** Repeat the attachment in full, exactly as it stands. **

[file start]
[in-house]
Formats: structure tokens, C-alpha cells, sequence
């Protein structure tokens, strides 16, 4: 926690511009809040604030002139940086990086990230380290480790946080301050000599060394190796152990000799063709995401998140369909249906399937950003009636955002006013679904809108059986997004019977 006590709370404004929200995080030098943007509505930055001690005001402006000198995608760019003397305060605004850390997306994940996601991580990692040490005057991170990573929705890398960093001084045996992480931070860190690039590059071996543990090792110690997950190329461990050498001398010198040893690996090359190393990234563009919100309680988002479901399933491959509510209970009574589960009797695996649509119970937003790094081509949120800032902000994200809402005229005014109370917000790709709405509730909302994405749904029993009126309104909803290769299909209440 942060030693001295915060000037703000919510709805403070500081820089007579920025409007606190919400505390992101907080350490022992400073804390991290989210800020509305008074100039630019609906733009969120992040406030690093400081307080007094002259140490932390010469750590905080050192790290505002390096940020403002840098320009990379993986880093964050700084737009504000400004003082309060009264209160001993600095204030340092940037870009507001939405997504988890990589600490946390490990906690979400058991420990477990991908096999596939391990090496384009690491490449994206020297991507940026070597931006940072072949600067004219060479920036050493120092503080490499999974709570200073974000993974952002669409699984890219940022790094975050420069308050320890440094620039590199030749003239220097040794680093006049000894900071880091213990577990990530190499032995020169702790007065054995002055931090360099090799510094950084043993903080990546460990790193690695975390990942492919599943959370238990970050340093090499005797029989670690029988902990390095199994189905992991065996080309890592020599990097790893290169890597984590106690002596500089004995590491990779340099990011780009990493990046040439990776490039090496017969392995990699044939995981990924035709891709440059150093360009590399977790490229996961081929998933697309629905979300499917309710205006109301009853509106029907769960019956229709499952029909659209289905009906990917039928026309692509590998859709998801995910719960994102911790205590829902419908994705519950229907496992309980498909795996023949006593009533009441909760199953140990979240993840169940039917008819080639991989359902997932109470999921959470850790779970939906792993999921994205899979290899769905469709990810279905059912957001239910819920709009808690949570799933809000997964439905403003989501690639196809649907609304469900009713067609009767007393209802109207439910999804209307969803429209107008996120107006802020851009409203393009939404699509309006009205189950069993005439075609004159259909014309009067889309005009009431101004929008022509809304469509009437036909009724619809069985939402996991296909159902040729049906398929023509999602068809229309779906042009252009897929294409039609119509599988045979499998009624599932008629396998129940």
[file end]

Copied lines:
[in-house]
Formats: structure tokens, C-alpha cells, sequence
């Protein structure tokens, strides 16, 4: 926690511009809040604030002139940086990086990230380290480790946080301050000599060394190796152990000799063709995401998140369909249906399937950003009636955002006013679904809108059986997004019977 006590709370404004929200995080030098943007509505930055001690005001402006000198995608760019003397305060605004850390997306994940996601991580990692040490005057991170990573929705890398960093001084045996992480931070860190690039590059071996543990090792110690997950190329461990050498001398010198040893690996090359190393990234563009919100309680988002479901399933491959509510209970009574589960009797695996649509119970937003790094081509949120800032902000994200809402005229005014109370917000790709709405509730909302994405749904029993009126309104909803290769299909209440 942060030693001295915060000037703000919510709805403070500081820089007579920025409007606190919400505390992101907080350490022992400073804390991290989210800020509305008074100039630019609906733009969120992040406030690093400081307080007094002259140490932390010469750590905080050192790290505002390096940020403002840098320009990379993986880093964050700084737009504000400004003082309060009264209160001993600095204030340092940037870009507001939405997504988890990589600490946390490990906690979400058991420990477990991908096999596939391990090496384009690491490449994206020297991507940026070597931006940072072949600067004219060479920036050493120092503080490499999974709570200073974000993974952002669409699984890219940022790094975050420069308050320890440094620039590199030749003239220097040794680093006049000894900071880091213990577990990530190499032995020169702790007065054995002055931090360099090799510094950084043993903080990546460990790193690695975390990942492919599943959370238990970050340093090499005797029989670690029988902990390095199994189905992991065996080309890592020599990097790893290169890597984590106690002596500089004995590491990779340099990011780009990493990046040439990776490039090496017969392995990699044939995981990924035709891709440059150093360009590399977790490229996961081929998933697309629905979300499917309710205006109301009853509106029907769960019956229709499952029909659209289905009906990917039928026309692509590998859709998801995910719960994102911790205590829902419908994705519950229907496992309980498909795996023949006593009533009441909760199953140990979240993840169940039917008819080639991989359902997932109470999921959470850790779970939906792993999921994205899979290899769905469709990810279905059912957001239910819920709009808690949570799933809000997964439905403003989501690639196809649907609304469900009713067609009767007393209802109207439910999804209307969803429209107008996120107006802020851009409203393009939404699509309006009205189950069993005439075609004159259909014309009067889309005009009431101004929008022509809304469509009437036909009724619809069985939402996991296909159902040729049906398929023509999602068809229309779906042009252009897929294409039609119509599988045979499998009624599932008629396998129940």